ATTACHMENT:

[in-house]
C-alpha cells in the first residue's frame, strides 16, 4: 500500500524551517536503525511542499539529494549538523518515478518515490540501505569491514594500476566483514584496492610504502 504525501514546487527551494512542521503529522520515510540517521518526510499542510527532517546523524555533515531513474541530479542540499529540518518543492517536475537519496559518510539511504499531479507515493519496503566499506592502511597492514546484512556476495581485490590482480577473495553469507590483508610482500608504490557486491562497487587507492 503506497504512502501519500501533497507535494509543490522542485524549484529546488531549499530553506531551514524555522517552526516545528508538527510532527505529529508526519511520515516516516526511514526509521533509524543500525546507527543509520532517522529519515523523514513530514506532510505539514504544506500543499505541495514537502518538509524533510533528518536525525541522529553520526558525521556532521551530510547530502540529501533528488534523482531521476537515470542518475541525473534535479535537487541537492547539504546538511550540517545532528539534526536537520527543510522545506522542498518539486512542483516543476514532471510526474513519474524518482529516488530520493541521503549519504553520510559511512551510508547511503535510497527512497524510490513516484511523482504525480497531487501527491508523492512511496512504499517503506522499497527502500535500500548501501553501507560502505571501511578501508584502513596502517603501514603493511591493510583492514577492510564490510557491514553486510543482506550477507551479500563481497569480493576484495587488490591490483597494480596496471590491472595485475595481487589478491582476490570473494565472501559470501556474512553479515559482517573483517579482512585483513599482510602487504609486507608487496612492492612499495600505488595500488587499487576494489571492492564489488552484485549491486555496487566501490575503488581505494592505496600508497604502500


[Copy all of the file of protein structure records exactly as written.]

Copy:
[in-house]
C-alpha cells in the first residue's frame, strides 16, 4: 500500500524551517536503525511542499539529494549538523518515478518515490540501505569491514594500476566483514584496492610504502 504525501514546487527551494512542521503529522520515510540517521518526510499542510527532517546523524555533515531513474541530479542540499529540518518543492517536475537519496559518510539511504499531479507515493519496503566499506592502511597492514546484512556476495581485490590482480577473495553469507590483508610482500608504490557486491562497487587507492 503506497504512502501519500501533497507535494509543490522542485524549484529546488531549499530553506531551514524555522517552526516545528508538527510532527505529529508526519511520515516516516526511514526509521533509524543500525546507527543509520532517522529519515523523514513530514506532510505539514504544506500543499505541495514537502518538509524533510533528518536525525541522529553520526558525521556532521551530510547530502540529501533528488534523482531521476537515470542518475541525473534535479535537487541537492547539504546538511550540517545532528539534526536537520527543510522545506522542498518539486512542483516543476514532471510526474513519474524518482529516488530520493541521503549519504553520510559511512551510508547511503535510497527512497524510490513516484511523482504525480497531487501527491508523492512511496512504499517503506522499497527502500535500500548501501553501507560502505571501511578501508584502513596502517603501514603493511591493510583492514577492510564490510557491514553486510543482506550477507551479500563481497569480493576484495587488490591490483597494480596496471590491472595485475595481487589478491582476490570473494565472501559470501556474512553479515559482517573483517579482512585483513599482510602487504609486507608487496612492492612499495600505488595500488587499487576494489571492492564489488552484485549491486555496487566501490575503488581505494592505496600508497604502500